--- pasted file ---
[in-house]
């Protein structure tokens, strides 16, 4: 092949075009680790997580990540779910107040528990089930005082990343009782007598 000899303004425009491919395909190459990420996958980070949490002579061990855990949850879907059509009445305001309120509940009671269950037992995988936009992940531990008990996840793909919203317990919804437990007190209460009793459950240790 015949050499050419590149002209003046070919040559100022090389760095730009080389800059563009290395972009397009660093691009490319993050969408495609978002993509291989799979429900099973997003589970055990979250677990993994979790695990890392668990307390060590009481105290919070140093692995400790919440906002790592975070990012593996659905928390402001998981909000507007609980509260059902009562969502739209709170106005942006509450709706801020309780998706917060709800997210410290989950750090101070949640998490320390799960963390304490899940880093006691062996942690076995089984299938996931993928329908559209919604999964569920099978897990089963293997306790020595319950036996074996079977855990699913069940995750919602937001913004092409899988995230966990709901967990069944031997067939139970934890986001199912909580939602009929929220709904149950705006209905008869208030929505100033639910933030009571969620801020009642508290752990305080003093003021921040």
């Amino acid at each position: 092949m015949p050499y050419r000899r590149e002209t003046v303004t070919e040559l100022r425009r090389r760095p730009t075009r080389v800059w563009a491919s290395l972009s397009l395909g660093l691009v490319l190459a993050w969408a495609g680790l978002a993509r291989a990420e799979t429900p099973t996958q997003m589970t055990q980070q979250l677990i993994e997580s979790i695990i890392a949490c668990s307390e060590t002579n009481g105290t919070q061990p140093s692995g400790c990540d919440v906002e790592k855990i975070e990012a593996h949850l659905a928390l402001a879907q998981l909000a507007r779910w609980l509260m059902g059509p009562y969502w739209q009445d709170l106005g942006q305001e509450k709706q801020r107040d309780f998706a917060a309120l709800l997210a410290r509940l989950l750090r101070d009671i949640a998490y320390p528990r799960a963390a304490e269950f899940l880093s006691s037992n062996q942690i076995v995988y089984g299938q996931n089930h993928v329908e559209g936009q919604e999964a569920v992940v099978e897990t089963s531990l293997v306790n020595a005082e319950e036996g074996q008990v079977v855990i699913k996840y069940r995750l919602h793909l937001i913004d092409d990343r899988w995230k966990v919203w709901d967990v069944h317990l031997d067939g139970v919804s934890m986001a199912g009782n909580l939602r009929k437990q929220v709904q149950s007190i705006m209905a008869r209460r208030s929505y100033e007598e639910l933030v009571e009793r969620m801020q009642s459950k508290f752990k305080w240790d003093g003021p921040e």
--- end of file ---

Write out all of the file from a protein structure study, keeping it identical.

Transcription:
[in-house]
């Protein structure tokens, strides 16, 4: 092949075009680790997580990540779910107040528990089930005082990343009782007598 000899303004425009491919395909190459990420996958980070949490002579061990855990949850879907059509009445305001309120509940009671269950037992995988936009992940531990008990996840793909919203317990919804437990007190209460009793459950240790 015949050499050419590149002209003046070919040559100022090389760095730009080389800059563009290395972009397009660093691009490319993050969408495609978002993509291989799979429900099973997003589970055990979250677990993994979790695990890392668990307390060590009481105290919070140093692995400790919440906002790592975070990012593996659905928390402001998981909000507007609980509260059902009562969502739209709170106005942006509450709706801020309780998706917060709800997210410290989950750090101070949640998490320390799960963390304490899940880093006691062996942690076995089984299938996931993928329908559209919604999964569920099978897990089963293997306790020595319950036996074996079977855990699913069940995750919602937001913004092409899988995230966990709901967990069944031997067939139970934890986001199912909580939602009929929220709904149950705006209905008869208030929505100033639910933030009571969620801020009642508290752990305080003093003021921040």
């Amino acid at each position: 092949m015949p050499y050419r000899r590149e002209t003046v303004t070919e040559l100022r425009r090389r760095p730009t075009r080389v800059w563009a491919s290395l972009s397009l395909g660093l691009v490319l190459a993050w969408a495609g680790l978002a993509r291989a990420e799979t429900p099973t996958q997003m589970t055990q980070q979250l677990i993994e997580s979790i695990i890392a949490c668990s307390e060590t002579n009481g105290t919070q061990p140093s692995g400790c990540d919440v906002e790592k855990i975070e990012a593996h949850l659905a928390l402001a879907q998981l909000a507007r779910w609980l509260m059902g059509p009562y969502w739209q009445d709170l106005g942006q305001e509450k709706q801020r107040d309780f998706a917060a309120l709800l997210a410290r509940l989950l750090r101070d009671i949640a998490y320390p528990r799960a963390a304490e269950f899940l880093s006691s037992n062996q942690i076995v995988y089984g299938q996931n089930h993928v329908e559209g936009q919604e999964a569920v992940v099978e897990t089963s531990l293997v306790n020595a005082e319950e036996g074996q008990v079977v855990i699913k996840y069940r995750l919602h793909l937001i913004d092409d990343r899988w995230k966990v919203w709901d967990v069944h317990l031997d067939g139970v919804s934890m986001a199912g009782n909580l939602r009929k437990q929220v709904q149950s007190i705006m209905a008869r209460r208030s929505y100033e007598e639910l933030v009571e009793r969620m801020q009642s459950k508290f752990k305080w240790d003093g003021p921040e």